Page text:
• Facebook

    500 K / likes

  • Twitter

    1 M / followers

The Messy Legal Battle Over Vivian Maier’s Work May Soon Be Over



The messy legal battle surrounding the life’s work of nanny and amateur street photographer Vivian Maier may finally be coming to a close in less than a week.

In case the legal snafu has gotten so complicated you simply stopped following it, here’s a not-so-quick refresher: in 2007, 26-year-old John Maloof bought a box of 30,000 negatives from an estate sale for $400; his collection later grew to over 100,000 images. These images—the life’s work of then-unknown amateur street photographer and nanny Vivian Maier—took the world by storm, being hailed by some as some of the greatest street photography of the 20th century.

But not long after Maloof unveiled the collection and the story took on a life of its own, a legal battle began over who really owns the images and whether or not it was legal for Maloof to sell and publicize the images before he obtained the rights, which he later did from one of Maier’s first cousin once removed. There’s even a question of whether that cousin is the rightful heir to the Maier estate.

While the legal battle raged—even as it seemed Maier’s work would perhaps be removed from the public eye and another owner of Vivian Maier photos sold his collection to a gallery in Toronto—the documentary film “Finding Vivian Maier” was nominated for an Oscar and has since popped up on Netflix. The obsession with Maier’s work, it seems, has continued.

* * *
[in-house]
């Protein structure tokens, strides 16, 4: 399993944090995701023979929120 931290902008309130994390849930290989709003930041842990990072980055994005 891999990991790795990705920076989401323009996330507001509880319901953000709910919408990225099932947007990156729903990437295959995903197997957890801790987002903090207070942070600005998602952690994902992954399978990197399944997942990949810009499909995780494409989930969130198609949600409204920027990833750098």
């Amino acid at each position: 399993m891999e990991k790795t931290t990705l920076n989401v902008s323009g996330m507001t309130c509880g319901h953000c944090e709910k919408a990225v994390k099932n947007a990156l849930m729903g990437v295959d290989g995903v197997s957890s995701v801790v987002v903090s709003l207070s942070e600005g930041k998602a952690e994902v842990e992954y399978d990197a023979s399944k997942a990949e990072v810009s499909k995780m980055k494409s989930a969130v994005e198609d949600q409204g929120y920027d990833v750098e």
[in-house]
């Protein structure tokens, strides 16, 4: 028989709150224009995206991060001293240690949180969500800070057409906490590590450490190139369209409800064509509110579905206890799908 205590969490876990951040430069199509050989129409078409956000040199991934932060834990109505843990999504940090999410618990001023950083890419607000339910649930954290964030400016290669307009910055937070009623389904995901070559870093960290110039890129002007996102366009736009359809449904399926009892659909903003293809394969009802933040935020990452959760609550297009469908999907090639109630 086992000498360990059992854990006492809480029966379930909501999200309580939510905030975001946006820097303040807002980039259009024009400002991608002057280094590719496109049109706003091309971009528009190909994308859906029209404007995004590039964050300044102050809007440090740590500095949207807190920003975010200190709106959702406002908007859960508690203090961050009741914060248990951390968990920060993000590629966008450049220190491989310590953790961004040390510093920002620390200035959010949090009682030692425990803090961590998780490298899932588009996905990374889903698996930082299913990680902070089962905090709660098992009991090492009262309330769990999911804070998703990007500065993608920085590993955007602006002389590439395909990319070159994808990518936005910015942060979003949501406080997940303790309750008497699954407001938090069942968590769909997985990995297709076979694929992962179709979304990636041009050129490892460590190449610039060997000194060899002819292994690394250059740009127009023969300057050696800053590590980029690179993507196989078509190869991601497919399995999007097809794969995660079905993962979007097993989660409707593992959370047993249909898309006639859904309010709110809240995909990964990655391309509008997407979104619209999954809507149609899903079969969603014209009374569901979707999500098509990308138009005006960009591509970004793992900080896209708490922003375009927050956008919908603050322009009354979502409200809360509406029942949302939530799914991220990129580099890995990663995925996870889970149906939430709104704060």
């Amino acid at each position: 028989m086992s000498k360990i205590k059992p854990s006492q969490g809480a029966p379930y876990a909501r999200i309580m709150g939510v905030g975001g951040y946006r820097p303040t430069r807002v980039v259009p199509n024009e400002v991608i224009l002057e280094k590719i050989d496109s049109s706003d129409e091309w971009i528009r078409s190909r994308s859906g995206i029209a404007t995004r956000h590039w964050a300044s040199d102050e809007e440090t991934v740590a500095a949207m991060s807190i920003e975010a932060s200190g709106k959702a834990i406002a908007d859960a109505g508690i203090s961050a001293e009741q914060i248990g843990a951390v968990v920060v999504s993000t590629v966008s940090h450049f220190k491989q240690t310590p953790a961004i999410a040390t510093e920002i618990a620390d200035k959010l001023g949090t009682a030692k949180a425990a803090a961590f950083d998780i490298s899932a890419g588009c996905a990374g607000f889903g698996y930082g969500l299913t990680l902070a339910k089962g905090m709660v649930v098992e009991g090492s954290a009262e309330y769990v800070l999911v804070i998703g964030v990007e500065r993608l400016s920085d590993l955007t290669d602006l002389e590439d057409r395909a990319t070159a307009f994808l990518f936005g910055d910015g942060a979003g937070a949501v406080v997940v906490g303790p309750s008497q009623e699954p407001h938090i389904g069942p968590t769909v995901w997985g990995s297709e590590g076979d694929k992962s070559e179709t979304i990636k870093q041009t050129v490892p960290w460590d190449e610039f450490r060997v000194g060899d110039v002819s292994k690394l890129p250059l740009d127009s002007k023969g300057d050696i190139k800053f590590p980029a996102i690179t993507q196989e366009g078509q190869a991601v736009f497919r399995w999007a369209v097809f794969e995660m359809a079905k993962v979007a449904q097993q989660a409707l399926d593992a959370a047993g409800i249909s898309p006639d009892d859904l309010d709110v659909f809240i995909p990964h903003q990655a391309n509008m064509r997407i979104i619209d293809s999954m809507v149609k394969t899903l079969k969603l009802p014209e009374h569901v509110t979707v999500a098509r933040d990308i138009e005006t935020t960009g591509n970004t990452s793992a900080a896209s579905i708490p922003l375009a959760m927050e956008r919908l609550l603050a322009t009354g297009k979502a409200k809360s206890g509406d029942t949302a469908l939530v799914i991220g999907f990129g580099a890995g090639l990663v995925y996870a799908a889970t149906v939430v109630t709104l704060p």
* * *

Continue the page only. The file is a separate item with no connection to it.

Fortunately, this long, drawn-out, complicated legal battle seems to finally be coming to a close. The Chicago Tribune is reporting that the warring parties have reached a “tentative settlement” that will be presented to a judge for approval on May 10th.

Maloof, quoted in the Tribune piece, hasn’t signed any agreement, but seemed positive. He said he hoped the settlement would allow everybody to “move forward,” and if finalized, he would begin developing hundreds of rolls of color film Maier captured later in her life—photos that have never been seen before.

The terms of the agreement are still unknown, and the question of who the rightful heir to the Maier estate actually is has not been answered, but this agreement is said to be good for both Maloof and the estate. And no matter the details, it all seems to be good news for photo lovers and people who enjoy Maier’s work.

Soon, the Vivian Maier website and galleries both might be filling up with more never-before-seen work for Maier fans and critics alike to pour over.